A recently declassified document from the US embassy in Port-au-Prince reveals that during a similar operation carried out in July 2005, MINUSTAH expended 22,000 bullets over several hours. In the report, an official from MINUSTAH acknowledged, “given the flimsy construction of homes in Cité Soleil and the large quantity of ammunition expended, it is likely that rounds penetrated many buildings, striking unintended targets.”

Frantz Michel Guerrier, spokesman for the Committee of Notables for the Development of Cité Soleil based in the Bois Neuf zone, said, “It is very difficult for me to explain to you what the people of Bois Neuf went through on Dec. 22, 2006—almost unexplainable. It was a true massacre. We counted more than sixty wounded and more than twenty-five dead, among [them] infants, children, and young people.”

“We saw helicopters shoot at us, our houses broken by the tanks,” Guerrier told IPS. “We heard detonations of the heavy weapons. Many of the dead and wounded were found inside their houses. I must tell you that nobody had been saved, not even the babies. The Red Cross was not allowed to help people. The soldiers had refused to let the Red Cross in categorically, in violation of the Geneva Convention.” Several residents told IPS that MINUSTAH, after conducting its operations, evacuated without checking for wounded.

Following the removal of Haiti’s elected Jean-Bertrand Aristide government (see Censored 2005, story #12), up to one thousand Lavalas political activists were imprisoned under the US-backed interim government, according to a Miami University Human Rights study.

A study released by the Lancet Journal of Medicine in August 2006 estimates that 8,000 were killed and 35,000 sexually assaulted in the greater Port-au-Prince area during the time of the interim government (2004-2006). The study attributed human rights abuses to purported “criminals,” police, anti-Lavalas gangs, and UN peacekeepers.

HIP Founding Editor Kevin Pina commented, “It is clear that this represents an act of terror against the community. This video evidence shows clearly that the UN stands accused, once again, of targeting unarmed civilians in Cité Soleil. There can be no justification for using this level of force in the close quarters of those neighborhoods. It is clear that the UN views the killing of these innocents as somehow acceptable to their goal of pacifying this community. Every demonstration, no matter how peaceful, is seen as a threat to their control if it includes demands for the return of Aristide to Haiti. In that context it is difficult to continue to view the UN mission as an independent and neutral force in Haiti. They apparently decided sometime ago it was acceptable to use military force to alter Haiti’s political landscape to match their strategic goals for the Haitian people.”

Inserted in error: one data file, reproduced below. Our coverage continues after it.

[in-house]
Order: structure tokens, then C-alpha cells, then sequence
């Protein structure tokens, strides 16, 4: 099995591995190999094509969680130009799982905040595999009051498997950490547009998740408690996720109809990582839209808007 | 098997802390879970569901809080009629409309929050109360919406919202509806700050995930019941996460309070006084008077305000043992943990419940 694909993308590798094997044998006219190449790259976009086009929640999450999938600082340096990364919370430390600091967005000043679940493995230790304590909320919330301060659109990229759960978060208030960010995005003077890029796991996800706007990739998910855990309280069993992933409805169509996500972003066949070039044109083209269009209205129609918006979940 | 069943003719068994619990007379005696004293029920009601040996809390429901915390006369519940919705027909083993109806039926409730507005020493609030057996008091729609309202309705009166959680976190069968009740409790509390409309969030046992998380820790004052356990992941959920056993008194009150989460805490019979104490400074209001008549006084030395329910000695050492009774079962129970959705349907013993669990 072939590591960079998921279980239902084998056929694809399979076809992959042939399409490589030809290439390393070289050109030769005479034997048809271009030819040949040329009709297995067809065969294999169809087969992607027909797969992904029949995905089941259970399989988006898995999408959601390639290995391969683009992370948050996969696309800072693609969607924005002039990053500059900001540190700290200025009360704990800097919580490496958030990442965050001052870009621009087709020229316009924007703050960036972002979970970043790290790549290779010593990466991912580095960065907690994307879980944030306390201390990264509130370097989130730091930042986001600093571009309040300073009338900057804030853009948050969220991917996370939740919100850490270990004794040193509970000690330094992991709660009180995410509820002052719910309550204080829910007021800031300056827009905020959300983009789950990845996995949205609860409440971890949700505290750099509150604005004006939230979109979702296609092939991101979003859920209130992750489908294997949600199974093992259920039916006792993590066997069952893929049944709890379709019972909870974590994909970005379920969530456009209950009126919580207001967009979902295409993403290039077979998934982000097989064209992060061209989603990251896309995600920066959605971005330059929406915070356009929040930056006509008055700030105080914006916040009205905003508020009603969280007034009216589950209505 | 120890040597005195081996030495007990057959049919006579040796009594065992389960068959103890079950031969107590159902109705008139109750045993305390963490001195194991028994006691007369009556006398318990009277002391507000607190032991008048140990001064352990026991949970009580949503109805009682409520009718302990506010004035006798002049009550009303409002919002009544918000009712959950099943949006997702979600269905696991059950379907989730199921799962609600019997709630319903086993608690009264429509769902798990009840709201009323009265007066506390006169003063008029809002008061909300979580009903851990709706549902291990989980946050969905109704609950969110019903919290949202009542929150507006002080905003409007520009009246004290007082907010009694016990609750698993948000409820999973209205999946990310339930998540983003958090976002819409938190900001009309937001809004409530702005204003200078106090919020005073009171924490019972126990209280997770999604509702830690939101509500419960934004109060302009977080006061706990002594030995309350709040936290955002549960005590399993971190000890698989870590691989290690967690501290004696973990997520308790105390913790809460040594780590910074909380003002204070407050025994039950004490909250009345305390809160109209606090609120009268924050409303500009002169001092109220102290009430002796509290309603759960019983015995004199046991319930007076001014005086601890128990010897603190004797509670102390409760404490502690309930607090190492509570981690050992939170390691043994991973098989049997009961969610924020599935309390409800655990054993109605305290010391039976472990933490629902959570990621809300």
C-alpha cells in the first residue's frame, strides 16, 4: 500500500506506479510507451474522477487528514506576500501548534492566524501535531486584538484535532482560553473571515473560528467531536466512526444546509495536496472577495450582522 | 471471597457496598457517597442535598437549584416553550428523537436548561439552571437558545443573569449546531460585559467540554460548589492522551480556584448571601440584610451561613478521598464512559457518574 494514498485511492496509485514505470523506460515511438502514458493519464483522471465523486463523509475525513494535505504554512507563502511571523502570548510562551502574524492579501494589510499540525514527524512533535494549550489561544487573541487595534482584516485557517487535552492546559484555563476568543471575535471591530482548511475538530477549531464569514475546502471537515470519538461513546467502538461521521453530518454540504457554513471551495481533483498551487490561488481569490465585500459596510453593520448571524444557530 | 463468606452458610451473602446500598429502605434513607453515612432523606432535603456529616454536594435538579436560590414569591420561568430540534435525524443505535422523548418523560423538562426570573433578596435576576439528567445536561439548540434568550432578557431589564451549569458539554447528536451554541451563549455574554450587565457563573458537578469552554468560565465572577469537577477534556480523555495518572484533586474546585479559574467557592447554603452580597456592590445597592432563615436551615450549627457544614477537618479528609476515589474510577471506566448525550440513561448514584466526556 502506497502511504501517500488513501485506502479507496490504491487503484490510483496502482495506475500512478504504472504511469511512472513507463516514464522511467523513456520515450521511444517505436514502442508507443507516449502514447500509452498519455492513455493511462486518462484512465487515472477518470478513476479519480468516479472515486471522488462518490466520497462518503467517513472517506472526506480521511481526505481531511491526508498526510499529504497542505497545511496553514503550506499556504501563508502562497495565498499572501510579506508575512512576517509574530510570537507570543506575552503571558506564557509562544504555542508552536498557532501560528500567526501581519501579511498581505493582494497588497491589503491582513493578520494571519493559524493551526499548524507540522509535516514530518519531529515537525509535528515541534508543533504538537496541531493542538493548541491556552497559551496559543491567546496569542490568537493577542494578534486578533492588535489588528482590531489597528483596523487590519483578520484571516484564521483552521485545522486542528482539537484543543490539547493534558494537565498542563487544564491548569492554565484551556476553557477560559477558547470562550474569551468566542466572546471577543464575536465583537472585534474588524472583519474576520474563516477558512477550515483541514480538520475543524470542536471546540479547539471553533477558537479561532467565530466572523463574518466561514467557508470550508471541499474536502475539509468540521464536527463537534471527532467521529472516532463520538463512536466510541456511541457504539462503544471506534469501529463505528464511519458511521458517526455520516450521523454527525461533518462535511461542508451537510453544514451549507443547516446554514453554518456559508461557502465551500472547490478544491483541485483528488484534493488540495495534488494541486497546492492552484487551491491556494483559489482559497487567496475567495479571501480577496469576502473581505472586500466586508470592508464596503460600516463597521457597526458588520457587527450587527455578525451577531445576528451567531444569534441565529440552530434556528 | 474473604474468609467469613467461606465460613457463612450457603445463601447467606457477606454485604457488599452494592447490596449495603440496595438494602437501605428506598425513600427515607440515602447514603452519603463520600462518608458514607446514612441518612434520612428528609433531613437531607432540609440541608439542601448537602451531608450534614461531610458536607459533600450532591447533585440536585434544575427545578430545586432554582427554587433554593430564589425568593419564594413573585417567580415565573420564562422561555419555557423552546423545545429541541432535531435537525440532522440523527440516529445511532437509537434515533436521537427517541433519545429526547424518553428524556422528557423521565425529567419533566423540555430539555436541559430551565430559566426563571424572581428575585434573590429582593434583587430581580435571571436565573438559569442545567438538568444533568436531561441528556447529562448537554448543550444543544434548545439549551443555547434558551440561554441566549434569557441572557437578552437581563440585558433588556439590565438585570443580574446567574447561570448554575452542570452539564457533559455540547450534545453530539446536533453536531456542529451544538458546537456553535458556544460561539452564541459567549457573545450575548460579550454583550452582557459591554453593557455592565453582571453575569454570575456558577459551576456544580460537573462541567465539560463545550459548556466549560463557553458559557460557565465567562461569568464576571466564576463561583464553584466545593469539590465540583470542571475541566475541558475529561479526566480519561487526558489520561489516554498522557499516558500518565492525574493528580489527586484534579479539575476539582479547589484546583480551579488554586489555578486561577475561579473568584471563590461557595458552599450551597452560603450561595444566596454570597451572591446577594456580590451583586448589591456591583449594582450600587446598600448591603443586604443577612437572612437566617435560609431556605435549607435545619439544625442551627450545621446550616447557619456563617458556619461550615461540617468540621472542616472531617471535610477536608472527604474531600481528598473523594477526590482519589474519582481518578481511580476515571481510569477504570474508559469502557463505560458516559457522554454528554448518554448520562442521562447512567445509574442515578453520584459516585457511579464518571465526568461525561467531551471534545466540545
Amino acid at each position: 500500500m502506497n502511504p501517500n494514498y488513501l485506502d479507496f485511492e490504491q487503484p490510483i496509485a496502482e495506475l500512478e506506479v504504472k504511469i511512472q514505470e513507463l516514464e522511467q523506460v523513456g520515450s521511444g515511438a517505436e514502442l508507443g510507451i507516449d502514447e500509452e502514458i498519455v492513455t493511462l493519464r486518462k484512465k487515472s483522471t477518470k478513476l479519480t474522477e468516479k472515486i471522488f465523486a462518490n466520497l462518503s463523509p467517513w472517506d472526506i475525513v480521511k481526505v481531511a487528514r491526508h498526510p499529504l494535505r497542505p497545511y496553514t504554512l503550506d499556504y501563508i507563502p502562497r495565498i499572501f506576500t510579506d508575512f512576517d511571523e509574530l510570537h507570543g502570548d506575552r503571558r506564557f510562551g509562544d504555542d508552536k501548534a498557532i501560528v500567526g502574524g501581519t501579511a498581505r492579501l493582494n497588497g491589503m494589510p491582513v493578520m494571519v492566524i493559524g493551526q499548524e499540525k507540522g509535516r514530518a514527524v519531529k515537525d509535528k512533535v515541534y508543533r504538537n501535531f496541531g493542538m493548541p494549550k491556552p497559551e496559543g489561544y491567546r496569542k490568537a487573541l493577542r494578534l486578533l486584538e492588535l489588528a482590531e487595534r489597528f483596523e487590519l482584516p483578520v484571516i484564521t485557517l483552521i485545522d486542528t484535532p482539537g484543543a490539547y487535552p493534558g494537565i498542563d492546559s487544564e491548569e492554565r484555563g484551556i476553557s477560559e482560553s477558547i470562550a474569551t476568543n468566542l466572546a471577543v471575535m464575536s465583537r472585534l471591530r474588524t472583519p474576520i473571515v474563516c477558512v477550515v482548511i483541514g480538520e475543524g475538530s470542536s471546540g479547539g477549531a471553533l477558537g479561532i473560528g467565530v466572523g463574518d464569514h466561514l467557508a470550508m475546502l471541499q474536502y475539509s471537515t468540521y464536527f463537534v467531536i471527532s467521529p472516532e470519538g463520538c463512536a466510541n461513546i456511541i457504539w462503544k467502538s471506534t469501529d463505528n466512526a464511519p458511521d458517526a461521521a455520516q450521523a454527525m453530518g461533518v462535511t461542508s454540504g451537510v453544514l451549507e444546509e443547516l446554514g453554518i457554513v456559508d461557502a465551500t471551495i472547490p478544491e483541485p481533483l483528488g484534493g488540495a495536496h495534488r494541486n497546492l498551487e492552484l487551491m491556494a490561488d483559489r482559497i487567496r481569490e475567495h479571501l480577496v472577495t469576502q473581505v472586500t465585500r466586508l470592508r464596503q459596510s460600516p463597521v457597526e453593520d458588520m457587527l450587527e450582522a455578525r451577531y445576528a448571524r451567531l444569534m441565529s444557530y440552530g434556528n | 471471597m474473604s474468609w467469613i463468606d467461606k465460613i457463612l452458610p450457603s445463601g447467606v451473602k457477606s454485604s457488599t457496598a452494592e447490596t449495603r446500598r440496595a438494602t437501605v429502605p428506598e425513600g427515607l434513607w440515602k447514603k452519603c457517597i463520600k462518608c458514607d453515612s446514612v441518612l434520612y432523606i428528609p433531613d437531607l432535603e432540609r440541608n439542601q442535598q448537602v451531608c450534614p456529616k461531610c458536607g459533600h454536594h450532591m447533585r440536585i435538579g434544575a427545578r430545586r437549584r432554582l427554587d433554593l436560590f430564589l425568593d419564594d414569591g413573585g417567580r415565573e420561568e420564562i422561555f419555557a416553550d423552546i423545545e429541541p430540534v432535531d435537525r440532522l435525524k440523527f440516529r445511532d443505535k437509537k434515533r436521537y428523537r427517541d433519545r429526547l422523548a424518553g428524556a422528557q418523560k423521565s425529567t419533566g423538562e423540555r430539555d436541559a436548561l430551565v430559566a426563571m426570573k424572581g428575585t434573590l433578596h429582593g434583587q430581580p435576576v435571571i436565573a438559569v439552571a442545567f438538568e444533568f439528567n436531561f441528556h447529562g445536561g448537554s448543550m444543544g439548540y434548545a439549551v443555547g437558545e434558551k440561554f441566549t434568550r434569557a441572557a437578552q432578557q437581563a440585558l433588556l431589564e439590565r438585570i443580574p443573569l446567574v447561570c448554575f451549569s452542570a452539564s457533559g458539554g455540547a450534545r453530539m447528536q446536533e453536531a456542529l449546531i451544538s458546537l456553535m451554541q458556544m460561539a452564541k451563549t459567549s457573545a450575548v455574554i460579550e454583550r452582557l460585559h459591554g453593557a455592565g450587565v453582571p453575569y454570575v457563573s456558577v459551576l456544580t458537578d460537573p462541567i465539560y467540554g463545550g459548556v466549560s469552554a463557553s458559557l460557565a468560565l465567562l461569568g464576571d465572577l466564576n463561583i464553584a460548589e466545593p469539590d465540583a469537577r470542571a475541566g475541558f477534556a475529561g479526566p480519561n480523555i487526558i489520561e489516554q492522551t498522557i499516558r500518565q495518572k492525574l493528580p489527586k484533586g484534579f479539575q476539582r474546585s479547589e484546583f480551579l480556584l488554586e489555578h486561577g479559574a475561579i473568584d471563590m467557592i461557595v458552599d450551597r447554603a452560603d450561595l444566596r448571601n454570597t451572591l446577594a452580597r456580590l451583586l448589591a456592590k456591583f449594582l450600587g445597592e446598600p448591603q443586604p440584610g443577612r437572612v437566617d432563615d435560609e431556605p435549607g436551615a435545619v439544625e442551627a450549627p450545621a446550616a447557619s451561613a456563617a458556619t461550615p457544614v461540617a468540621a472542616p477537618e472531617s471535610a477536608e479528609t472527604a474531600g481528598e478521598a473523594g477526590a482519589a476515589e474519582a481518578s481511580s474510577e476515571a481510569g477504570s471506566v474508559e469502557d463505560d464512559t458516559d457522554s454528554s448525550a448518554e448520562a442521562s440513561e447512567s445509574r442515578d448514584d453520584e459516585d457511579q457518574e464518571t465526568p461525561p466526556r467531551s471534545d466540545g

Update by Kevin Pina

Since President Jean-Bertrand Aristide and his Lavalas political party were ousted from power on February 29, 2004, accusations of gross human rights violations have persisted in Haiti. While the Haitian National Police (HNP) received training and assistance from the UN following Aristide’s ouster, they were also accused of summary executions, arbitrary arrests, and the killing of unarmed demonstrators. The actions of the Haitian police became so egregious that even UN police trainers (CIVPOL) began to question the motives of their commanders and the mission’s objectives. The Haiti Information Project (HIP) received the following correspondence in response to a May 8, 2005 article “UN accommodates Human Rights Abuses by police in Haiti.”1 This is the first publication of that correspondence:

"Just want to reinforce your observations as all being accurate.

I am one of the 25 US CIVPOL here on the ground in Haiti, having arrived last November. As a group we are frustrated by the UN’s and CIVPOL’s unwillingness to interpret their mandate aggressively. I have been pushing them to conduct investigations into all the shootings and other significant Human Rights violations with no success. The Police Commissioner and command staff shows little interest and claim the mandate does not allow them to do this. Unfortunately I have countless examples.

The corruption in the HNP is massive with little interest in addressing the problem. Just keep up the pressure, I don’t know what else to do."

Stephen MacKinnon
Chief, Strategic Planning Unit

Chief MacKinnon provided HIP with information and documents that painted a disturbing picture of a UN operation more obsessed with political embarrassment caused by mounting demonstrations for Aristide’s return than interest in reigning in human rights abuses committed by the HNP.2

The United Nations Stabilization Mission in Haiti (MINUSTAH) now stands accused of having itself committed several massacres in the seaside shantytown of Cité Soleil. This area of the capital served as a launching site for massive demonstrations demanding the return of President Aristide and for an end to what they called the foreign occupation of their country.
The Brazilian military has responsibility for leadership of the UN military forces in Haiti and is authorized to use deadly force. They are at the top of the command structure and their influence on the overall mission should not be understated. More importantly, there is a direct parallel between Brazilian military tactics utilized by UN forces in Haiti and similar military-style assaults used by the police in their own country.